The L-methionine γ-lyase of Pseudomonas putida contains 16 cysteinyl residues per mol of enzyme, which is composed of four identical polypeptide chains. Eight of these residues are buried inside the enzyme structure; they reacted with 5, 5′-dithiobis(2-nitrobenzoic acid) only after the enzyme was denatured. In the native enzyme, two of them were cyanylated with 2-nitro-5-thiocyanobenzoic acid with concomitant inactivation of the enzyme. Both the cyanylation and the inactivation proceeded through biphasic pseudo-first order kinetics. Cyanylation of about 2 mol of cysteine residues per mol of enzyme practically abolished the α, γ-elimination activity: the enzyme shows a half-of-the-sites reactivity. L-Norleucine, a competitive inhibitor, which binds to the active site, strongly retarded the reaction of the essential cysteine residue with 2-nitro-5-thiocyanobenzoic acid, and protected the enzyme from inactivation. The cyanylated enzyme was reactivated with 2-mercaptoethanol formed in situ from S-(β-hydroxyethyl)-L-homocysteine by its remaining activity. Added 2-mercaptoethanol was much less effective than that formed in situ. These suggest that the essential cysteine residue is at or near the active site. The cyanylated enzyme was substantially inactive (residual activity, 5%) for the α, γ-elimination, but 40% active for the α, β-elimination. Kinetic analyses revealed that the affinity of enzyme for the substrates, particularly for long straight-chain amino acids, was decreased greatly by cyanylation. The cyanylated cysteine residue was found to be located at a position of approximately 20% of the total length of the polypeptide from its NH2-terminus.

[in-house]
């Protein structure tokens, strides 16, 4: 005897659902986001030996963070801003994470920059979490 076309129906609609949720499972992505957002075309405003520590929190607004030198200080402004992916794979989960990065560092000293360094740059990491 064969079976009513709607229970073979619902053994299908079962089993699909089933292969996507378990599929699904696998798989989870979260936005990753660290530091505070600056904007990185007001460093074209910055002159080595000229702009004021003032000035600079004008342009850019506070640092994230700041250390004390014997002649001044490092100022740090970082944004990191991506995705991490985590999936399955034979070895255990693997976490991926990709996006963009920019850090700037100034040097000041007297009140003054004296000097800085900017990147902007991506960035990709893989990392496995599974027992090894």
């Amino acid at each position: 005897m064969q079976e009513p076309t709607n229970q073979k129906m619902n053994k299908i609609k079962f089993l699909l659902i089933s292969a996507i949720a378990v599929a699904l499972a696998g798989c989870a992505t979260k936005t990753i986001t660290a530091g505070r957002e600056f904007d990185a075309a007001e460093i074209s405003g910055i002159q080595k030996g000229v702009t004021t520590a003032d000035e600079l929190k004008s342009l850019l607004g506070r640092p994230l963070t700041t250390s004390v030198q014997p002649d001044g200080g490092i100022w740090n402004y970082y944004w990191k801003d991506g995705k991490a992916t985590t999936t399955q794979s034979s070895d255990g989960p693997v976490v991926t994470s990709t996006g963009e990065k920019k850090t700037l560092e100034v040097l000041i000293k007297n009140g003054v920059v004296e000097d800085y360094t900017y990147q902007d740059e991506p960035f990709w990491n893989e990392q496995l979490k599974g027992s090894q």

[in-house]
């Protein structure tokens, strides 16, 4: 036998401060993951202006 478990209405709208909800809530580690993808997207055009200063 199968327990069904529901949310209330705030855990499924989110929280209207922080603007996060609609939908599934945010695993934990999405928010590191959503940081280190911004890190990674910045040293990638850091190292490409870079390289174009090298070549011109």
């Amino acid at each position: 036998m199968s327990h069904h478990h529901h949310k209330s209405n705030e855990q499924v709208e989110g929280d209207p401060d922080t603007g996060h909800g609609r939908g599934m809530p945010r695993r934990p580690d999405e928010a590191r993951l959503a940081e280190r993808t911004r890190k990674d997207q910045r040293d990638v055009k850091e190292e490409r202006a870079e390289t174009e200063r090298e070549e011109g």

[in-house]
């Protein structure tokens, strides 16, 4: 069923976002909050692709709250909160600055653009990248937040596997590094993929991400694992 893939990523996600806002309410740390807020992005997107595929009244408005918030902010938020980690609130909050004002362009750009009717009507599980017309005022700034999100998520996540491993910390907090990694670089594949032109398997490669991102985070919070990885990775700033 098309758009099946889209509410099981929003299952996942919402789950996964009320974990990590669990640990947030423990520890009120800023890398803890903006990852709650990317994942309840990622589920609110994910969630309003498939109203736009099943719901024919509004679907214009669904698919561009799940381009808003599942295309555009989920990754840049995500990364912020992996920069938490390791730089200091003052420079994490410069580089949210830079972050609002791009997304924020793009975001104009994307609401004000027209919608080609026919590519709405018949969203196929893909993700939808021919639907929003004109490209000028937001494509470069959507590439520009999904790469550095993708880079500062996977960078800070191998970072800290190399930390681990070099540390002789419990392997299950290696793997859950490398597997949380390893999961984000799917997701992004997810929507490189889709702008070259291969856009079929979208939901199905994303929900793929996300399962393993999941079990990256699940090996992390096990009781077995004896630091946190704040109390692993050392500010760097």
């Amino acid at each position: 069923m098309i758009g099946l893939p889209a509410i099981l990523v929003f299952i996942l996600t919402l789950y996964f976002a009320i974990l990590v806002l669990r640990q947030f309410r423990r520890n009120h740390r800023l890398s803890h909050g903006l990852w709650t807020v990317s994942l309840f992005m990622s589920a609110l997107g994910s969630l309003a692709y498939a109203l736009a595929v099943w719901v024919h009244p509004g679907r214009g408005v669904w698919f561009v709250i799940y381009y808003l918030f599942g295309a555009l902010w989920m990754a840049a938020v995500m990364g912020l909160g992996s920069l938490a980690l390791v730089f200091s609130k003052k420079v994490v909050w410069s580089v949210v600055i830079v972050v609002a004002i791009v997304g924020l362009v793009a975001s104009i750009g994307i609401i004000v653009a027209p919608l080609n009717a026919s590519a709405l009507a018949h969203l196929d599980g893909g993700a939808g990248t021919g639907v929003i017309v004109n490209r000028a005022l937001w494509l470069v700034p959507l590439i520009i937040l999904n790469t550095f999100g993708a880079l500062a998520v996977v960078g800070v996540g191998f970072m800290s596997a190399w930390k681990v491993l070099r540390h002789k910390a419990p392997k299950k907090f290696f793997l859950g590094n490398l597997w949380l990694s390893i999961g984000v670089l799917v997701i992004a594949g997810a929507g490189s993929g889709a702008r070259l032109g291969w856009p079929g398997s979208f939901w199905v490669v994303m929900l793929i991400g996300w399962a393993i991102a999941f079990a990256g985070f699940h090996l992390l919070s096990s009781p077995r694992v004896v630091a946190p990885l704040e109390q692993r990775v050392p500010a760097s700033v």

ASJC Scopus subject areas
- Biochemistry, Genetics and Molecular Biology(all)
- Agricultural and Biological Sciences(all)